To see how well a prototype would work in the field, the researchers took their comb to Mauna Kea in Hawaii. In September 2014, the instrument was tested at the NASA Infrared Telescope Facility (IRTF); in March 2015, it was tested with the Near Infrared Spectrometer on the W. M. Keck Observatory's Keck II telescope with the assistance of UCLA astronomer Mike Fitzgerald (BS '00) and UCLA graduate student Emily Martin, coauthors on the paper. The researchers found that their simplified comb (the entire electro-optical comb apparatus requires only half of the space available on a standard 19-inch instrumentation rack) provided steady calibration at room temperature for more than five days at IRTF. The comb also operated flawlessly during the second test—despite having been disassembled, stored for six months, and reassembled.

"From a technological maturity point of view, the frequency comb we have developed is already basically ready to go and could be installed at many telescopes," says paper coauthor Scott Diddams of NIST.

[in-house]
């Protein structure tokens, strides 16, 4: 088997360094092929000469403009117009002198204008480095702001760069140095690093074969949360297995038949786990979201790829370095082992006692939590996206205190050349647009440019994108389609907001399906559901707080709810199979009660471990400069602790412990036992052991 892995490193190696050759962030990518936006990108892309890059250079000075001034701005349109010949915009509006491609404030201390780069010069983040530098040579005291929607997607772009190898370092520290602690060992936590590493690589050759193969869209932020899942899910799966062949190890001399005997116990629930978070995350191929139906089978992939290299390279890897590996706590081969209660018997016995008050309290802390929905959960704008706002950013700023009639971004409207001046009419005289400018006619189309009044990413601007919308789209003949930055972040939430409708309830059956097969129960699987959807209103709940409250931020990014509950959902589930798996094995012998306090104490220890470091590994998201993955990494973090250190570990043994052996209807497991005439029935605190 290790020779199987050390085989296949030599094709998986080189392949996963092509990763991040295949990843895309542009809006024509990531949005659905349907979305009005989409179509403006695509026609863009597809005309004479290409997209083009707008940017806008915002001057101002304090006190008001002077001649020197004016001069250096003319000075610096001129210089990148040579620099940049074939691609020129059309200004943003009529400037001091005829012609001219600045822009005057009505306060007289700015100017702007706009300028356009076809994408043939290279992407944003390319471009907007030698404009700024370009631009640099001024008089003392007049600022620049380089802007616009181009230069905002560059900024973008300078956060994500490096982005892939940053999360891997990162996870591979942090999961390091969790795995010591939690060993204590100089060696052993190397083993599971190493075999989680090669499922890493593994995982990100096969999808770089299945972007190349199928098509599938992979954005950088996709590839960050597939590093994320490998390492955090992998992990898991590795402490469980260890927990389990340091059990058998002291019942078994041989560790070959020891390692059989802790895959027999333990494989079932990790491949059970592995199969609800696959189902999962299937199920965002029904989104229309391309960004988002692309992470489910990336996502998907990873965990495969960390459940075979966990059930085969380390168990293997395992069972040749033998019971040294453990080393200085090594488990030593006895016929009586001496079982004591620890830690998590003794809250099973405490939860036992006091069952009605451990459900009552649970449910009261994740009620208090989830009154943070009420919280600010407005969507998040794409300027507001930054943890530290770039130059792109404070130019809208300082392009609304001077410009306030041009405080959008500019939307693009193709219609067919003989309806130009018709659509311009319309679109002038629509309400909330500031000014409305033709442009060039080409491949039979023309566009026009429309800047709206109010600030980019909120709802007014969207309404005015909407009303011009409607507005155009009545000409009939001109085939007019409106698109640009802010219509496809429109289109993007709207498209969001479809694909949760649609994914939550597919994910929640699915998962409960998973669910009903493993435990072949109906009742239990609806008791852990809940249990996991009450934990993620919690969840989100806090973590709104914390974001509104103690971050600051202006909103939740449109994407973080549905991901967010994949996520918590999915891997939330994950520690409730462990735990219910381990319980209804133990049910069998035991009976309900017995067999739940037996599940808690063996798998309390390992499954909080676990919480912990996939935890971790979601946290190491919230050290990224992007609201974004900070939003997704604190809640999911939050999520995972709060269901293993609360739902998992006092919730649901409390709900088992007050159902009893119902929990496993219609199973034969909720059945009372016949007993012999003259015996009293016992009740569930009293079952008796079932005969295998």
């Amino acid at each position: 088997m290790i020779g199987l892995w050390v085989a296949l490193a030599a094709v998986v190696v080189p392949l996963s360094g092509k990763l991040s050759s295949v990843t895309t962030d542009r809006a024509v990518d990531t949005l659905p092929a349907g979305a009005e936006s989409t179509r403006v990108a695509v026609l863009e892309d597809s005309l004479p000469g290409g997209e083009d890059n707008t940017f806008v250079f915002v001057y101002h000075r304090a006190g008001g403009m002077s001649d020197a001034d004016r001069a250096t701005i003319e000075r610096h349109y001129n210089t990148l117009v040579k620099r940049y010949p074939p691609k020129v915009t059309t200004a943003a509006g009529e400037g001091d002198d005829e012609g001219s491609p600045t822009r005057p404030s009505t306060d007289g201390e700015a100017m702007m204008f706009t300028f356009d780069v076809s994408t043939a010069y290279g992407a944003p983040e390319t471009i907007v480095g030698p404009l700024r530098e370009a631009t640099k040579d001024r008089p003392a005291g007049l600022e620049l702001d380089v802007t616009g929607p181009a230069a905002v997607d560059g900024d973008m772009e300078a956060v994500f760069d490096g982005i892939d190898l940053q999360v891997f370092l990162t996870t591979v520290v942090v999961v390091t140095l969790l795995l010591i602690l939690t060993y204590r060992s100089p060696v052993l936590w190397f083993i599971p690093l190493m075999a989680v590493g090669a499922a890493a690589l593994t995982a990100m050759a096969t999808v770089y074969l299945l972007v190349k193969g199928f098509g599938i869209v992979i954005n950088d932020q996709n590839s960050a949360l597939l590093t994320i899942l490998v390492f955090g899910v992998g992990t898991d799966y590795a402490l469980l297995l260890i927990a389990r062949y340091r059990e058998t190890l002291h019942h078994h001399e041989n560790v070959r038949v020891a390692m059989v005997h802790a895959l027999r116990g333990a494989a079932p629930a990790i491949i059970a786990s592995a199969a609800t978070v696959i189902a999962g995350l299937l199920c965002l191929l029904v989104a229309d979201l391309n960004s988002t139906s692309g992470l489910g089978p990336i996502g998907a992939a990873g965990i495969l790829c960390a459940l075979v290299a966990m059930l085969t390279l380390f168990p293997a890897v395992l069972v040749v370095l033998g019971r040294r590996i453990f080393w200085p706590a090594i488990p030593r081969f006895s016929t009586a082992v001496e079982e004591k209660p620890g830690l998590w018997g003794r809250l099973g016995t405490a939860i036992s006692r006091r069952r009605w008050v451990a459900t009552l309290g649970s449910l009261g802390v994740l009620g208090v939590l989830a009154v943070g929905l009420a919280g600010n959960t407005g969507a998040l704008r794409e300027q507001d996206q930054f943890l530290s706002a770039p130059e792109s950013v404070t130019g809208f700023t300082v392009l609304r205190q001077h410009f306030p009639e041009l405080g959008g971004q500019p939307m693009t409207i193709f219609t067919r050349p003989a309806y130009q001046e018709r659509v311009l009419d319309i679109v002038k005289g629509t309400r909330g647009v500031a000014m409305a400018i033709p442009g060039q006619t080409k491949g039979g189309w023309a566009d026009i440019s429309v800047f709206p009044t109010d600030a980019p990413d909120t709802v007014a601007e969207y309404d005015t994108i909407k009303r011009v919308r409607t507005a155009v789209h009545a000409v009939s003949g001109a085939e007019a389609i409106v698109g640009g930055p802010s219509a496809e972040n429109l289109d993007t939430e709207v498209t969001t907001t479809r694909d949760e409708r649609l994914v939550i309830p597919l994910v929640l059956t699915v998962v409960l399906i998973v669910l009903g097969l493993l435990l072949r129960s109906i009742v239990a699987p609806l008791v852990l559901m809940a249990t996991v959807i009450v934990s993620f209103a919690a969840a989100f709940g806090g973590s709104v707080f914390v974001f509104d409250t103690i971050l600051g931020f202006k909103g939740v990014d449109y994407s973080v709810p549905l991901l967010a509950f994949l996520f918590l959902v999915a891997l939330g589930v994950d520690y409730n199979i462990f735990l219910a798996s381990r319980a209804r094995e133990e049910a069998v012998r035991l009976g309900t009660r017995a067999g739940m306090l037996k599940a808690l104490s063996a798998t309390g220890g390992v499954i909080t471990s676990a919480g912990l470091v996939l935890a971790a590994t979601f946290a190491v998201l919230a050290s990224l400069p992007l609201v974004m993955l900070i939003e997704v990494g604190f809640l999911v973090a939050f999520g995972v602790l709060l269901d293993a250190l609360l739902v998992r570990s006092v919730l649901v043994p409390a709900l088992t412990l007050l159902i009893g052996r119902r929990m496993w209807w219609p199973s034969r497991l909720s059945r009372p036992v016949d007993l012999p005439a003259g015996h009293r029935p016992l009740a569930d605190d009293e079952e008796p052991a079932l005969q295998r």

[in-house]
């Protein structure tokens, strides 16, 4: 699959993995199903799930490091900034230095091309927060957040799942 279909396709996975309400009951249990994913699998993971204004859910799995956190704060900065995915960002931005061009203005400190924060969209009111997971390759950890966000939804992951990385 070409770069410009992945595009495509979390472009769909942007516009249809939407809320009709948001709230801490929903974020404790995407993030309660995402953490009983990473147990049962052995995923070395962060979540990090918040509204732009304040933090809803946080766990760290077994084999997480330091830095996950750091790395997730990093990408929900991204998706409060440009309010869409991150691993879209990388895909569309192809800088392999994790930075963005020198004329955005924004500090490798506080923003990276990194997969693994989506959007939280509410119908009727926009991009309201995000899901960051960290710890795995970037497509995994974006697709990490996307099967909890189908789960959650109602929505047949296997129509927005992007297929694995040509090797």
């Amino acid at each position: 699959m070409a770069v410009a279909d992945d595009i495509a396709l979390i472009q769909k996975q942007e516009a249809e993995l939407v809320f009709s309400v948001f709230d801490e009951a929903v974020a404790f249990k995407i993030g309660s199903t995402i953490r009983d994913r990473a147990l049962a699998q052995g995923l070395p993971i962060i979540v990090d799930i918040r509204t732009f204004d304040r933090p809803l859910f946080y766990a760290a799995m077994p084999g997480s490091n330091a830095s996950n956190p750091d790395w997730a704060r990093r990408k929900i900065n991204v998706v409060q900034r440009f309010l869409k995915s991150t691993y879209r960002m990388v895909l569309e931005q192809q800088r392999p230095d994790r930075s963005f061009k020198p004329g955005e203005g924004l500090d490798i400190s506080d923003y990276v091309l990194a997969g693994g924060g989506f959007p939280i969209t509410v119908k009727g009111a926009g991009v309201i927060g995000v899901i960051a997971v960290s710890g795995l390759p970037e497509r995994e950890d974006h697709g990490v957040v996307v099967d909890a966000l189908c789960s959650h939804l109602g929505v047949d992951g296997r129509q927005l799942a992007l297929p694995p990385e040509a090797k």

The Caltech comb produces spectral lines in the infrared, making it ideal for studying , the most common stars in the Milky Way. Red dwarf stars are brightest in infrared wavelengths. Because red dwarfs are small, cool, and dim, planets orbiting these types of stars are easier to detect and analyze than those orbiting hotter sun-like stars. NASA's Kepler space observatory has shown that almost all red dwarf stars host planets in the range of one to four times the size of Earth, with up to 25 percent of these planets located in the temperate, or "habitable," zone around their host stars. Thus, many astronomers predict that red dwarfs provide the best chance for the first discovery of a world capable of supporting life.